Mr Evans seeks to represent the interests of tens of thousands of participants in the foreign exchange market by claiming damages for the harm alleged to have been caused by the banks’ unlawful conduct, which took place between 2007 to 2013.  The total damages sought in the claims are estimated to approach £2.7 billion. 

The CAT’s decision

The CAT considered Mr Evans’ application during a five-day hearing in July 2021 alongside a similar application by Mr O’Higgins.  There were two issues for the CAT to decide:

  • first, whether the claims should be certified and, if so, whether they should be certified on an opt-in basis (in which class members must opt-in to the proceedings at the outset) or opt-out (in which class members are automatically included in the claims unless they opt-out); and
  • second, due to similarities between Mr Evans’ application and Mr O’Higgins’ application, the CAT had to decide which was more suitable to act as class representative. This was known as the ‘carriage dispute’.

The CAT gave judgment in March 2022.  It decided that the claims should be certified but declined to certify them on an opt-out basis, basing its decision primarily on concerns about the strength of the claims and its view that opt-in proceedings would be practicable.  However, the Tribunal’s decision was not unanimous: a dissenting judgment from the third member of the Tribunal, Paul Lomas, stated that the claims should proceed on an opt-out basis.  On the second issue, the CAT’s panel unanimously agreed that, if the claims were to continue on an opt-out basis, they would decide the carriage dispute in favour of Mr Evans’ application.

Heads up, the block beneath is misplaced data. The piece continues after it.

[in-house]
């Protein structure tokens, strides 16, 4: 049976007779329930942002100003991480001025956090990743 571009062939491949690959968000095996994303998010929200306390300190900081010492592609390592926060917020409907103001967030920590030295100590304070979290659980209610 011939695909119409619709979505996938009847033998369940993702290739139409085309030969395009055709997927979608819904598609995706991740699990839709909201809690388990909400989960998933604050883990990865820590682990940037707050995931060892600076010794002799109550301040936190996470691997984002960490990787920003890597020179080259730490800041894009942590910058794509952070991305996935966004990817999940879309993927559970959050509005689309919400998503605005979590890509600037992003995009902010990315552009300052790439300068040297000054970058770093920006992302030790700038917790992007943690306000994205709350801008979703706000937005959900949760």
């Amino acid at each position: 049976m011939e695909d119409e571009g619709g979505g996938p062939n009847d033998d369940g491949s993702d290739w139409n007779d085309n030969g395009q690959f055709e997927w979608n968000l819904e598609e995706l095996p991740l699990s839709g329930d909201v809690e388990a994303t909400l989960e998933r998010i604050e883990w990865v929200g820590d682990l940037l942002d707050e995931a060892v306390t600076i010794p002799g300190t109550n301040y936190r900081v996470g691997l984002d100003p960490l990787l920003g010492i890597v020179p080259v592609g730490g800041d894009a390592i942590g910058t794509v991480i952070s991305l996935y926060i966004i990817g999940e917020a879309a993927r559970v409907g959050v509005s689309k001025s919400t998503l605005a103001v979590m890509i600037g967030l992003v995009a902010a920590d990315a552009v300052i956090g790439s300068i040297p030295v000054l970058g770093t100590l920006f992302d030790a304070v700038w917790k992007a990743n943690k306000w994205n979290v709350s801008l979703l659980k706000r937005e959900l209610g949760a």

The Court of Appeal’s judgment

Both Mr Evans and Mr O’Higgins appealed the CAT’s decision on certification and their appeals were heard during a four-day hearing before the Court of Appeal in April 2023.  In a decisive judgment handed down earlier today, the Court of Appeal upheld the appeals and confirmed that Mr Evans’ claims should be certified on an opt-out basis. 

  • The CAT erred in law in its approach to deciding between opt-in and opt-out proceedings. In particular, the CAT had not explained why opt-in proceedings were preferable and it had wrongly decided to prefer opt-in proceedings despite accepting that this would, in reality, bring the claims to an end. 
  • The CAT’s criticisms of the strengths of the claims were premature. No evidence had been provided by the banks.  In addition, the European Commission had published a further infringement decision (relating to the so-called ‘Sterling Lads’ chatroom) which post-dated the CAT’s judgment and provided more relevant information about the banks’ misconduct and its impact on the market.